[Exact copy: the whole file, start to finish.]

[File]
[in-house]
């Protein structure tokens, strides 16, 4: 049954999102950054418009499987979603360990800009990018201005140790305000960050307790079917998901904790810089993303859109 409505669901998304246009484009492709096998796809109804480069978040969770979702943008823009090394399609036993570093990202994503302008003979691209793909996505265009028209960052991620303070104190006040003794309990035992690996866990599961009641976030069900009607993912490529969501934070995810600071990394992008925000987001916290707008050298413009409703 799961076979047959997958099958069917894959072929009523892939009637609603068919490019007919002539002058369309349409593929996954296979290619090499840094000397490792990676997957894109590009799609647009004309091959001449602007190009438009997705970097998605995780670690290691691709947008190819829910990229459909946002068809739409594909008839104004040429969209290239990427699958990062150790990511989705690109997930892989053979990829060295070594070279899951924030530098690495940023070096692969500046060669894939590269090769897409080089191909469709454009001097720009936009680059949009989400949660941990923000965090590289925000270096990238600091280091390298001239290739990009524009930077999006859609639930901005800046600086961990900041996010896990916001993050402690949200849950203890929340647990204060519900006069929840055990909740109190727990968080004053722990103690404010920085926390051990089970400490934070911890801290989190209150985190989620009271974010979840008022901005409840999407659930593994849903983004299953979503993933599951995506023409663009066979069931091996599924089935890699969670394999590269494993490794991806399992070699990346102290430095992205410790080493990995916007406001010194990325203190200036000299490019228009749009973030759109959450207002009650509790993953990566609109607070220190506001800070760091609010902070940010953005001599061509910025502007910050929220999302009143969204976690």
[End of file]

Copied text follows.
[in-house]
């Protein structure tokens, strides 16, 4: 049954999102950054418009499987979603360990800009990018201005140790305000960050307790079917998901904790810089993303859109 409505669901998304246009484009492709096998796809109804480069978040969770979702943008823009090394399609036993570093990202994503302008003979691209793909996505265009028209960052991620303070104190006040003794309990035992690996866990599961009641976030069900009607993912490529969501934070995810600071990394992008925000987001916290707008050298413009409703 799961076979047959997958099958069917894959072929009523892939009637609603068919490019007919002539002058369309349409593929996954296979290619090499840094000397490792990676997957894109590009799609647009004309091959001449602007190009438009997705970097998605995780670690290691691709947008190819829910990229459909946002068809739409594909008839104004040429969209290239990427699958990062150790990511989705690109997930892989053979990829060295070594070279899951924030530098690495940023070096692969500046060669894939590269090769897409080089191909469709454009001097720009936009680059949009989400949660941990923000965090590289925000270096990238600091280091390298001239290739990009524009930077999006859609639930901005800046600086961990900041996010896990916001993050402690949200849950203890929340647990204060519900006069929840055990909740109190727990968080004053722990103690404010920085926390051990089970400490934070911890801290989190209150985190989620009271974010979840008022901005409840999407659930593994849903983004299953979503993933599951995506023409663009066979069931091996599924089935890699969670394999590269494993490794991806399992070699990346102290430095992205410790080493990995916007406001010194990325203190200036000299490019228009749009973030759109959450207002009650509790993953990566609109607070220190506001800070760091609010902070940010953005001599061509910025502007910050929220999302009143969204976690």